Age: 7 & 10
Science Co-op Session 1 Week 7: Baking Soda and Vinegar Space Rocket
Agenda: Space Rocket
Materials Needed: baking Soda, vinegar, plastic bottle, construction paper, scissors, tape, duck tape, wine cork, plastic saran wrap, funnel, straw, paper towel
Two weeks into class, I asked Eclectic Mama is she would mind researching and running the last class. I had a vague thought that ending our exploration of Astronomy by building a rocket was a good idea. But I got overwhelmed by the rocket options available as I started researching so I pawned off the whole task to her instead.
Best decision ever and I will try to also ask someone else to do our last class for our next session. They have 6 weeks to research and come up with a lesson plan and I will then have 2 weeks of recharge time.
Anyways. As this was our last class, there was no real agenda other than to have fun building a rocket. This took us the whole 1.5 hours because it was so so fun for the kids.
Eclectic Mama started by walking the kids through how to construct a rocket. You turn the plastic bottle upside down, duck tape 3 paper straws to it so it can stand, then you can decorate it with a cone head and wing.
When you’re done, scoop about 2tbsp of baking soda onto a 1/3 sheet of paper towel, roll it up into a very tiny roll so it can be squeezed into the plastic bottle. Fill your bottle 1/3 full with vinegar. Wrap the wine cork with plastic wrap.
Now go outside where there is a clearing. Very quickly, put the baking soda paper towel into the bottle, seal it very very very tight with the cork bottle, stand it on the ground and wait. Here’s the video on how to stuff the baking soda and cork in.
This was one of the first launches, before we determined that really forcing the cork in helps delay the launch.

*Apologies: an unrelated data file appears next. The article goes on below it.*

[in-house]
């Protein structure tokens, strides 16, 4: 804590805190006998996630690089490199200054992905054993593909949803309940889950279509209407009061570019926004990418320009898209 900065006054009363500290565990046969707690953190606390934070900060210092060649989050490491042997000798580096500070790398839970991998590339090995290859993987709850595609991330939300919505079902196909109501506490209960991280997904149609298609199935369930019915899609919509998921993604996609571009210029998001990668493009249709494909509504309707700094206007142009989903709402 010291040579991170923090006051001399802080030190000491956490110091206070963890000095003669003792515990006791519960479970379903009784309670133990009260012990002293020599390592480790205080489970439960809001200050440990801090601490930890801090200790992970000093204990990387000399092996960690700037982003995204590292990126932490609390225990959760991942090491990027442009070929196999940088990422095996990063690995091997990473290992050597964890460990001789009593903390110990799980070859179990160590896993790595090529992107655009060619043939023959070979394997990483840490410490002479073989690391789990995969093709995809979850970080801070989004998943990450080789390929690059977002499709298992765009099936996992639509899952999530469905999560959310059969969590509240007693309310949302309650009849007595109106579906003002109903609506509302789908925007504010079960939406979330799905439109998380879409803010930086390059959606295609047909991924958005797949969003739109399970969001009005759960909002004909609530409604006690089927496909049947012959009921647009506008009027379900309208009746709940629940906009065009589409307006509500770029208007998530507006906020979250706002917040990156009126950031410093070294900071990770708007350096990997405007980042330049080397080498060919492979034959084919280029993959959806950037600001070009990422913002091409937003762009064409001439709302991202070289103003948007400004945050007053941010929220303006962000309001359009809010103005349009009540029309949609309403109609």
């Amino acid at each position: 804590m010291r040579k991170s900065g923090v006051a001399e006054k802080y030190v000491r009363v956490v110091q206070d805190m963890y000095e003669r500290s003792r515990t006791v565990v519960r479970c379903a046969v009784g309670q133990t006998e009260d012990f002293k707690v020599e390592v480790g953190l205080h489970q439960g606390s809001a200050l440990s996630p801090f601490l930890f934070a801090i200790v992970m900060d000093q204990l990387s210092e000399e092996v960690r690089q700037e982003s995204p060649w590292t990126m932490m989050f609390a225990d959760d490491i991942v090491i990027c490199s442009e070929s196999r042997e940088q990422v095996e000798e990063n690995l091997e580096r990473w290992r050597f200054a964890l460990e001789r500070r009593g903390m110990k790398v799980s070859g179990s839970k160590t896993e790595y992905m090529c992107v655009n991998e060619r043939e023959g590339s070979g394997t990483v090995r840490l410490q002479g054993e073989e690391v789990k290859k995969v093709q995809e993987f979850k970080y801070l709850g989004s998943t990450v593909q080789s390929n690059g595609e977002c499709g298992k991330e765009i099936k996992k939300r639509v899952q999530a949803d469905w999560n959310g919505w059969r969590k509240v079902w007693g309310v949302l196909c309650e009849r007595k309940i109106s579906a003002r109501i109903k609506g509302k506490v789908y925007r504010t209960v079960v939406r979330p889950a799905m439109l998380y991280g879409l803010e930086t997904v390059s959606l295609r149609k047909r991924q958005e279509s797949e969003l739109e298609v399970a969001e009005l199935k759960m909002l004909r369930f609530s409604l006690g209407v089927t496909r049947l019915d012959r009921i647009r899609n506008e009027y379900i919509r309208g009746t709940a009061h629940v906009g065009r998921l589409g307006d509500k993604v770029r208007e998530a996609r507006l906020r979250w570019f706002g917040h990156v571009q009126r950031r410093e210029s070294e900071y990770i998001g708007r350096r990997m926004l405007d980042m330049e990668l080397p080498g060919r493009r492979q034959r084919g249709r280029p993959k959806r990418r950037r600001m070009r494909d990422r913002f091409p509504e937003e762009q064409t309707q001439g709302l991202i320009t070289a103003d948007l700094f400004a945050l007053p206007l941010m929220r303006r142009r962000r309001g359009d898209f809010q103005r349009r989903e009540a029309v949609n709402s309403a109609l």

If you’re really good, the rocket can actually fly as high as a tree! This video is two minutes of waiting for 3 seconds of screaming. Notice how it landed in the tree!
Tips: You don’t need a lot of baking soda, nor vinegar. The trick is to seal your bottle very tight so that air pressure has time to build. That is why you need the plastic wrap. Otherwise it leaks. Our most successful one took about 2 minutes before the cork was kicked off. The least successful one had too much baking soda in it and started exploding while I was putting the cork in. It actually popped twice in my hand.
BUT, too much baking soda was part of our experiement. We were going to try 2tbsp, 3tbsp, 4tbsp, etc. Except the kids started by scooping as many tbsp as their age. That’s when we learned that 2tbsp was good enough.
Another successful way was by wrapping the baking soda in saran wrap, bypass the towel, which can get bulky.
The children named their rockets too: 伊布一號，伊布二號，鯊魚一號，飛天掃把一號，etc.
After Class Bilingual Practice
I forgot to mention this in my last 6 posts. The dinner after class, I always ask the children to tell their father what they did that day. There are several reasons for this. One, I’m gauging what they remember and learned from the class, making sure to supply forgotten vocabulary when they can’t remember. Two, they will remember more when they need to recall and describe an event in their own words. Lastly, so they learn the English vocabulary of whatever they learned in Chinese.
Our bilingual education really comes from our dinner conversations.
Before class, the children watched a ton of video on space exploration. They love the Space Oddity song and have been asking for me to play it whenever we have a chance. The following one has a Chinese caption.
This playlist features Chris Hadfield, the person who sang the song. It’s also Chinese captioned. We went through the playlist in an afternoon.